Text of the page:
Open Access

Development of interactive algorithm for clinical management of acute events related to sickle cell disease in emergency department

  • Gian Luca Forni1,
  • Gabriele Finco2,
  • Giovanna Graziadei4,
  • Manuela Balocco1,
  • Paolo Rigano5,
  • Silverio Perrotta6,
  • Oliviero Olivieri7,
  • Maria Domenica Cappellini3, 4Email author and
  • Lucia De Franceschi7
Orphanet Journal of Rare Diseases20149:91

https://doi.org/10.1186/1750-1172-9-91

Received: 8 May 2014

Accepted: 11 June 2014

Published: 23 June 2014

Abstract

Sickle cell disease (SCD ORPHA232; OMIM 603903) is a rare hereditary red cell disorder, which global distribution is changed in the last decade due to immigration-fluxes from endemic areas to Western-countries. One of the main clinical manifestations of SCD are the acute painful vaso-occlusive crisis, which cause frequent accesses of SCD patients to the emergency departments (EDs). This has generated the requirement of feasible tools for emergency givers. In the context of the scientific-Italian-Society for the study of Thalassemias and Hemoglobinopathies (SITE), we developed an algorithm with interactive windows to guide physicians in managing SCD patients in EDs.

Keywords

Sickle cell disease Acute vaso-occlusive crisis Emergency departments Pain

Letters to the editor

Sickle cell disease (SCD ORPHA232; OMIM 603903) is a rare hereditary red cell disorder characterized by the presence of a point mutation on the β-globin chain, resulting in the synthesis of the pathological hemoglobin S (HbS) [1, 2]. The two main clinical manifestations of SCD are chronic hemolytic anemia and acute painful vaso-occlusive crisis (VOCs), related to the entrapment of dense, dehydrated sickle red cells in the microcirculation [1, 2]. Since in last two decades, the global distribution of SCD is largely changed due to immigration movements from endemic areas such as Africa to Western countries [3], the development of protocols for the management of acute events is crucially required by emergency givers [4, 5]. In fact, SCD patients are the major users of emergency departments (EDs) compared to subjects with other severe hemoglobinopathies, generally feeling to be undertreated during VOCs [6, 7]. Pain is the main symptom of VOCs and requires an intensive analgesic treatment. Previous studies have shown longer delay time to the initial analgesic treatment for SCD patients compared to subjects with other acute severe pain syndromes, despite the higher pain score at the admission to the EDs [8, 9]. Ballas et al. have recently recommended an early and aggressive treatment of VOCs related to SCD similarly to the strategy developed for the management of acute ischemic stroke [5]. In addition, Glassberg et al. have pointed out that the management of acute VOCs related to SCD by emergency providers is more effective in presence of guidelines [9]. In this context, the scientific Italian Society for the study of Thalassemias and Hemoglobinopathies (SITE) has coordinated a national multidisciplinary working group that developed an algorithm to let the triage operators a fast and appropriate approach to the pediatrics and adult patients with SCD in EDs (Figure 1). The flow-chart of the algorithm has been designed to access, clicking on different buttons, to the detailed description of the diagnostic and therapeutic steps. Each one of the boxes of the algorithm from the green to the red code are interactive and linked to a detailed flow-charts similar to that shown in Figure 2. These flow-charts are evidences based designed and help in decision making processes and therapeutic management of acute VOCs related to SCD. The algorithm has also an introductive section on pathophysiology of SCD and extensive reference section, linked to PubMed in order to allow the physician to rapidly refer to the selected paper. The algorithm can be downloaded from the webpage of the SITE (http://www.site-italia.org) and can interface with the more diffuse hardwares.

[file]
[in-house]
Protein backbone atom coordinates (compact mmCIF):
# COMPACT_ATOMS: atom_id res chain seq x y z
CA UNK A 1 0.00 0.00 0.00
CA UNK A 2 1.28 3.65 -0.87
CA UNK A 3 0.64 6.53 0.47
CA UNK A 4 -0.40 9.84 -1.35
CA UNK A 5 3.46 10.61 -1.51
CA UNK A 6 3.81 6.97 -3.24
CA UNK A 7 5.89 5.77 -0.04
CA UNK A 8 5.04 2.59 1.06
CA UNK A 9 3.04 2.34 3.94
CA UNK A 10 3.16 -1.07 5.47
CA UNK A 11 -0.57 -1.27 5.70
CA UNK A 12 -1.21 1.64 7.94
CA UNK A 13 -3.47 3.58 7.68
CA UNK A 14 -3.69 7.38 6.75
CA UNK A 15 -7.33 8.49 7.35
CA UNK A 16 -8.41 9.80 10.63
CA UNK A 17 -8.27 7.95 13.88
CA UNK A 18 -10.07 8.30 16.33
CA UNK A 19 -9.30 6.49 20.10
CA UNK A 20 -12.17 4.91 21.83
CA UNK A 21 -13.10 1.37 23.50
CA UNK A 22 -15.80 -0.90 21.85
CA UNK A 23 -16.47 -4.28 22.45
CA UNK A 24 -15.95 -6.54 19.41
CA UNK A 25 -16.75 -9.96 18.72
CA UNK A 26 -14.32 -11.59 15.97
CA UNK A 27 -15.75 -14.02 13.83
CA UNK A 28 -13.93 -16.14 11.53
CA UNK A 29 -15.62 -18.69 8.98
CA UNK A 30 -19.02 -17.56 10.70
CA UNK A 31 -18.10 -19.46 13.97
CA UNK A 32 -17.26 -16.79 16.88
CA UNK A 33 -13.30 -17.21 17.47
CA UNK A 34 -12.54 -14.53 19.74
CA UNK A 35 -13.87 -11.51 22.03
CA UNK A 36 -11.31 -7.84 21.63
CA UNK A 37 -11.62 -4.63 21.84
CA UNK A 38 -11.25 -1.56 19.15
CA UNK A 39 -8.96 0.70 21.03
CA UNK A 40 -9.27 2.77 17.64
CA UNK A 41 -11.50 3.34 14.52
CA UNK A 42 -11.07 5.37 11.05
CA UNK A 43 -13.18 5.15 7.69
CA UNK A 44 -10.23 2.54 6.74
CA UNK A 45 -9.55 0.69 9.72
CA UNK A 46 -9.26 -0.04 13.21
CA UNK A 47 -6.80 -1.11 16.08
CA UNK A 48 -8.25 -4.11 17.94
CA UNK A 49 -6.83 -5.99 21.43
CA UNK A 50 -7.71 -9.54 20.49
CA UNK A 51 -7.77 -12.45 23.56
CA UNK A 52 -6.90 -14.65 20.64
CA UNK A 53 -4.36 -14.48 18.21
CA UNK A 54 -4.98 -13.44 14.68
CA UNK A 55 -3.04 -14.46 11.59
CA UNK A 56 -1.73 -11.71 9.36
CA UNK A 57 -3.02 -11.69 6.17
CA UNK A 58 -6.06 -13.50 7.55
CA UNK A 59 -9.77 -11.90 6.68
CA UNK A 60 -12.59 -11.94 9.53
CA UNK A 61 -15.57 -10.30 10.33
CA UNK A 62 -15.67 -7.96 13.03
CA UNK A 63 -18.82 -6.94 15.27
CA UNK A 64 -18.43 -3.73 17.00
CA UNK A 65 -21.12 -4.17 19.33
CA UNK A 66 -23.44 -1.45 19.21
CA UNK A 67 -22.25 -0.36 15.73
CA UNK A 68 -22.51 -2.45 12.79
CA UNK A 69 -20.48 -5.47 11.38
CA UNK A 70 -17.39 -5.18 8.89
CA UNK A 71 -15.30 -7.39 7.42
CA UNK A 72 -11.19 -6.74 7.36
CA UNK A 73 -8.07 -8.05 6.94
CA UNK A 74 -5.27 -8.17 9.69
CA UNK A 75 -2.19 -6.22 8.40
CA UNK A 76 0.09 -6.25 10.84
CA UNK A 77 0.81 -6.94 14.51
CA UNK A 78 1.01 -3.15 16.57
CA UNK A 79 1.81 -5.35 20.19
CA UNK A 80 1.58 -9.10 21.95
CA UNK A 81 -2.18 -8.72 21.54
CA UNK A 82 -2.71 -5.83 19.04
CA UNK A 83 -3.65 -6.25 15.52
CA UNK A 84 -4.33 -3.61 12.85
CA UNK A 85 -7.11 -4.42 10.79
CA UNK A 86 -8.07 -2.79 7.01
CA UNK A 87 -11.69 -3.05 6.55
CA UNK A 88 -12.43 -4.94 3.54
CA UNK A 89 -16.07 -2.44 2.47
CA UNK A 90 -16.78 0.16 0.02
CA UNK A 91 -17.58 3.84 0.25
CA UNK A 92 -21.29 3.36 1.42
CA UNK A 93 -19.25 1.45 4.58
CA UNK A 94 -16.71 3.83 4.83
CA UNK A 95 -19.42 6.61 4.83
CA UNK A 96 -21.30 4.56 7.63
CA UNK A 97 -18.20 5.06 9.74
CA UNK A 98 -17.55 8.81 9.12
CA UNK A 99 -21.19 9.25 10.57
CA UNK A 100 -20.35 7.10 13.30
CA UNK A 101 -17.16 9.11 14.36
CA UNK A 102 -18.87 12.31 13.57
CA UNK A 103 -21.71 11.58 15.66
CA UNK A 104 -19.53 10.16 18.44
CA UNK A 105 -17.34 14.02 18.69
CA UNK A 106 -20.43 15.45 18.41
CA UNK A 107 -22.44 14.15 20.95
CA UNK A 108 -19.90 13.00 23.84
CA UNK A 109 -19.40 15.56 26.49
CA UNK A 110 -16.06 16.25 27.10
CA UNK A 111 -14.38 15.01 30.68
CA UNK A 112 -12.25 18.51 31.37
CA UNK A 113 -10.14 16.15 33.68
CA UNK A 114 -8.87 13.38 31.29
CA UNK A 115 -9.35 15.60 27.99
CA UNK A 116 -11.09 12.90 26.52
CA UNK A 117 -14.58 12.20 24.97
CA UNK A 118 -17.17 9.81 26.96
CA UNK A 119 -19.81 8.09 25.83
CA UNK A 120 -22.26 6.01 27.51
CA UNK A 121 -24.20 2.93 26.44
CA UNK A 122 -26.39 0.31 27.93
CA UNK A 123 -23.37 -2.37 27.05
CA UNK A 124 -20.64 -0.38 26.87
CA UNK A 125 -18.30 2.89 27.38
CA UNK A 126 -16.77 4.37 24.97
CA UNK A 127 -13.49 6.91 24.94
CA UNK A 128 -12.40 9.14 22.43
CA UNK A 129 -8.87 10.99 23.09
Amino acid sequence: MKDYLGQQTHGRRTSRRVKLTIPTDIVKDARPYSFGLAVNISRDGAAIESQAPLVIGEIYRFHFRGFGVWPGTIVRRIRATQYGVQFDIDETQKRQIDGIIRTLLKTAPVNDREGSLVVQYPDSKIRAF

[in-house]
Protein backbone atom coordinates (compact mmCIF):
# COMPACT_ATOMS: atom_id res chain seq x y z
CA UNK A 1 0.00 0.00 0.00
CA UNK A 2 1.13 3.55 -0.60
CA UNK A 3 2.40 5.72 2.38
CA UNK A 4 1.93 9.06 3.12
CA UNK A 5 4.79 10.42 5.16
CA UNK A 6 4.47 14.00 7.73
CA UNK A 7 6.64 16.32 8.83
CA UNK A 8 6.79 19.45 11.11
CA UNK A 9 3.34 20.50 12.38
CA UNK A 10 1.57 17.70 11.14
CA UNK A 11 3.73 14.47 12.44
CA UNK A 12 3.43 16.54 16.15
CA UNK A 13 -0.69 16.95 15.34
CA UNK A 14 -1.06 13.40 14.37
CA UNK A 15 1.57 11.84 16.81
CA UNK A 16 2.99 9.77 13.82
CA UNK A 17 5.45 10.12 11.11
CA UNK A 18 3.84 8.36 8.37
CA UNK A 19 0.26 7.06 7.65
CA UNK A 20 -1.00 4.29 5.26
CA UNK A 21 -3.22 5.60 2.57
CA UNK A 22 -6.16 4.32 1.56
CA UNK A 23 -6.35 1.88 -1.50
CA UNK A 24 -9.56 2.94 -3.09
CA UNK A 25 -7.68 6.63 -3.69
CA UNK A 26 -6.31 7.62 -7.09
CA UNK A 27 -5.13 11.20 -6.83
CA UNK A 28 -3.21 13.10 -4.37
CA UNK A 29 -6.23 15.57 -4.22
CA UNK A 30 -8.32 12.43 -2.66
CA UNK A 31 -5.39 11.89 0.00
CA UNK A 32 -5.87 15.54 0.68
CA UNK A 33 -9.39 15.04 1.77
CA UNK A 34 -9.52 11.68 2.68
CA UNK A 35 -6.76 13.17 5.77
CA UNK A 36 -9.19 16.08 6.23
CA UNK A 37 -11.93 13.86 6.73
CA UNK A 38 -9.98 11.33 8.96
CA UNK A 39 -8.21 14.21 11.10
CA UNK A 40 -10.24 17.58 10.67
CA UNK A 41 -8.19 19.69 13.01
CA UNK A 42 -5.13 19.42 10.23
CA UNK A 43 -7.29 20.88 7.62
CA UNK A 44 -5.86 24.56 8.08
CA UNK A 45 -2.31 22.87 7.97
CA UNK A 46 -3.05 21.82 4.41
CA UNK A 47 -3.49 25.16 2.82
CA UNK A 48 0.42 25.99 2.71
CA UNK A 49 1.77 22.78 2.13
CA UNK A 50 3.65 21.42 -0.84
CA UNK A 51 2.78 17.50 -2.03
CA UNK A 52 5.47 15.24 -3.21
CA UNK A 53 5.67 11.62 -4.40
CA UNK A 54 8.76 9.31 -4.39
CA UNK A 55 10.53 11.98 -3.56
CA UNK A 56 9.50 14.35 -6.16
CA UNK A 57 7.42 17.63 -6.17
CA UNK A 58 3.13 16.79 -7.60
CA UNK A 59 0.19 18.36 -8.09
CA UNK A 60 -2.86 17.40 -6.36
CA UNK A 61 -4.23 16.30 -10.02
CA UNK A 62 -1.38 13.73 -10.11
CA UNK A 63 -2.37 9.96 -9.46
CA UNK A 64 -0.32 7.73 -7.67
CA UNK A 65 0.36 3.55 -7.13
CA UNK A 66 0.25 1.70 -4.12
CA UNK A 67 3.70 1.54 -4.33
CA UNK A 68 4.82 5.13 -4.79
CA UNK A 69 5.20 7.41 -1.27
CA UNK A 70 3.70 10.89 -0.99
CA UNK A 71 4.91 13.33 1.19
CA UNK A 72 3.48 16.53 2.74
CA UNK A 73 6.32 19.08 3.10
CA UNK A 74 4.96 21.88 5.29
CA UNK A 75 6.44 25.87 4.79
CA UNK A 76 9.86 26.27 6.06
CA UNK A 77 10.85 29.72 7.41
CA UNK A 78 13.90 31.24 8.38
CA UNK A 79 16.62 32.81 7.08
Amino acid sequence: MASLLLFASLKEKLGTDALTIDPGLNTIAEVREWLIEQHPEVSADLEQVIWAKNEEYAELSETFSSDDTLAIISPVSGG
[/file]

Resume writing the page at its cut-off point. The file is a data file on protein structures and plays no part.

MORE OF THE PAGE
Figure 1